Your ‘To-Do’ list:
- We’ll use Oracle for this example. In future posts, I’ll discuss other databases (including SQL Server).
- Download and install the ODAC (Oracle Data Access Components) from here.
- Make sure you have PowerShell v3 installed.
Step 1: Set up the link between PowerShell and Oracle
- Copy the attached ‘GetOracleData’ text file and save it in a similar path: Users
- Whenever you want to use the function, just run Import-Module DataAccess, and you’ll have the function available to you in the shell:
- You will want to adjust the variables $conString and $sqlString to suit your specific needs.
- Go ahead and test your $sqlString query in the Get-OracleResultData function. Ideally, you want to look for a table that can tell you if the source data is updated. If so, you can then bring back the necessary column for the Tableau refresh trigger. If the query brings back some data, you’re in luck and can now move to the next step.
NOTE: We’re using the data-adapter portion of this because it only connects to the database to populate the necessary dataset used for the query results. What’s more, it allows us to avoid the permanent (open) connection to the database.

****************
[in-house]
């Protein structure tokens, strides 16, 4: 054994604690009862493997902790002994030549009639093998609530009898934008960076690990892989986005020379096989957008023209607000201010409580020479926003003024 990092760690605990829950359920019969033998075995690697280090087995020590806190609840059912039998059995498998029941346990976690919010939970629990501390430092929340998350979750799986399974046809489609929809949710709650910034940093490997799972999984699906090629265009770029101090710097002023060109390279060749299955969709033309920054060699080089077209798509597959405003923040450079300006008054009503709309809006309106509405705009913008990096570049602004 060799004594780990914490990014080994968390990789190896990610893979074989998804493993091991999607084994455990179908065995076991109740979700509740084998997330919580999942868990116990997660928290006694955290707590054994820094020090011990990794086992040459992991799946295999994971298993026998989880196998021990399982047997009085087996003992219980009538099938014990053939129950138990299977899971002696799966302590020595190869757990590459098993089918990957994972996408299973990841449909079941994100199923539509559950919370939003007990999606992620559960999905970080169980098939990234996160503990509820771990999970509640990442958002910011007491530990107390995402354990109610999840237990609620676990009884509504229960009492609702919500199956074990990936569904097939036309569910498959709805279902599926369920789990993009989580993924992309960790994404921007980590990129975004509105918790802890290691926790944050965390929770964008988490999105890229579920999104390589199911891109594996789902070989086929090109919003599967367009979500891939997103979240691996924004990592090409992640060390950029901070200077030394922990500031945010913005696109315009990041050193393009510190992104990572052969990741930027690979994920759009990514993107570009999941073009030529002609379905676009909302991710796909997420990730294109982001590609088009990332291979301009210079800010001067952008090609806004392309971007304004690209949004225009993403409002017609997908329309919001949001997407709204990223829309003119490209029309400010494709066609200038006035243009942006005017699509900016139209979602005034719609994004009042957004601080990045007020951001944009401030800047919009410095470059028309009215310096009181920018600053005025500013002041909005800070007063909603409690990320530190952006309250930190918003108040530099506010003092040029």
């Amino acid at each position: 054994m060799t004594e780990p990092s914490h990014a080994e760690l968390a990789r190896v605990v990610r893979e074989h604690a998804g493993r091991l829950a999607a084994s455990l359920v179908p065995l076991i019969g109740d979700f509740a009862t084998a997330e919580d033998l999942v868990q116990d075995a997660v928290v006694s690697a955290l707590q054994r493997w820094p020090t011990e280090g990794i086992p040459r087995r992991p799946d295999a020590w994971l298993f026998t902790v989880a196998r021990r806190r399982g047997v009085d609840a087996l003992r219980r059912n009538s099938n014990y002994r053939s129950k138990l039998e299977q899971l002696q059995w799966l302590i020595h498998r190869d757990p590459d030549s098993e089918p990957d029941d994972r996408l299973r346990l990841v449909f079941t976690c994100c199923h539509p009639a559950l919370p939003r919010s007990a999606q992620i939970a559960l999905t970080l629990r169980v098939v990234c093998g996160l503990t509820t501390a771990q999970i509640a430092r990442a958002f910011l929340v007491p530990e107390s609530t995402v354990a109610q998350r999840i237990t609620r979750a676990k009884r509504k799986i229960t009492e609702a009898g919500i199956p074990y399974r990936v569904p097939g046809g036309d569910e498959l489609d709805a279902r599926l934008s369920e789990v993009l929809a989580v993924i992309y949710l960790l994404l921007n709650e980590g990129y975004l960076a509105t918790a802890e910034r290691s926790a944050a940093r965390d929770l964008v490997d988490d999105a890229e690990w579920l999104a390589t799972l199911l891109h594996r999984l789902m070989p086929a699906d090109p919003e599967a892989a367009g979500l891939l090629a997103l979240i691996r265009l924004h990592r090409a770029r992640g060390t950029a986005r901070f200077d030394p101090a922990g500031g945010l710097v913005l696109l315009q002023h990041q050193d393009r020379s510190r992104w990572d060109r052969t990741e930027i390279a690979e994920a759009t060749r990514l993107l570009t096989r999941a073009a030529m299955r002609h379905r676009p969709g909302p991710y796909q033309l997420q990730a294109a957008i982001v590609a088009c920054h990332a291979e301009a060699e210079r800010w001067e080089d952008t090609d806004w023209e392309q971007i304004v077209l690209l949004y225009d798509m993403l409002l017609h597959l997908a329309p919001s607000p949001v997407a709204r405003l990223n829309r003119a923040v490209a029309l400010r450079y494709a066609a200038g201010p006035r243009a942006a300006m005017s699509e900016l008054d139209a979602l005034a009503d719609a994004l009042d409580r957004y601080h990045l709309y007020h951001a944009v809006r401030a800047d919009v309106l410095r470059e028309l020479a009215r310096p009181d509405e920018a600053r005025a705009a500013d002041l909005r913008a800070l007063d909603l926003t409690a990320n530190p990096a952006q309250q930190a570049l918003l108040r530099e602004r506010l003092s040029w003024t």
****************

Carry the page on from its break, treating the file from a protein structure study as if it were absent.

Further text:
Step 2: Write a script and bring Tabcmd along for the ride
- Copy the ‘OracleData_TableauTabcmd’ file and save to a location you’ll remember (don’t forget to save it as a .ps1 file).
- Adjust the necessary variables, usernames and passwords.
Step 3: Schedule the script and watch the refresh glory happen
- Follow the steps in the ‘powershell_check_job_status’ file to schedule your Tableau extract on your Tableau server.
- For full details on all cool things regarding scheduled jobs, see this.
That’s it! You’ve now got an event-based Tableau extract!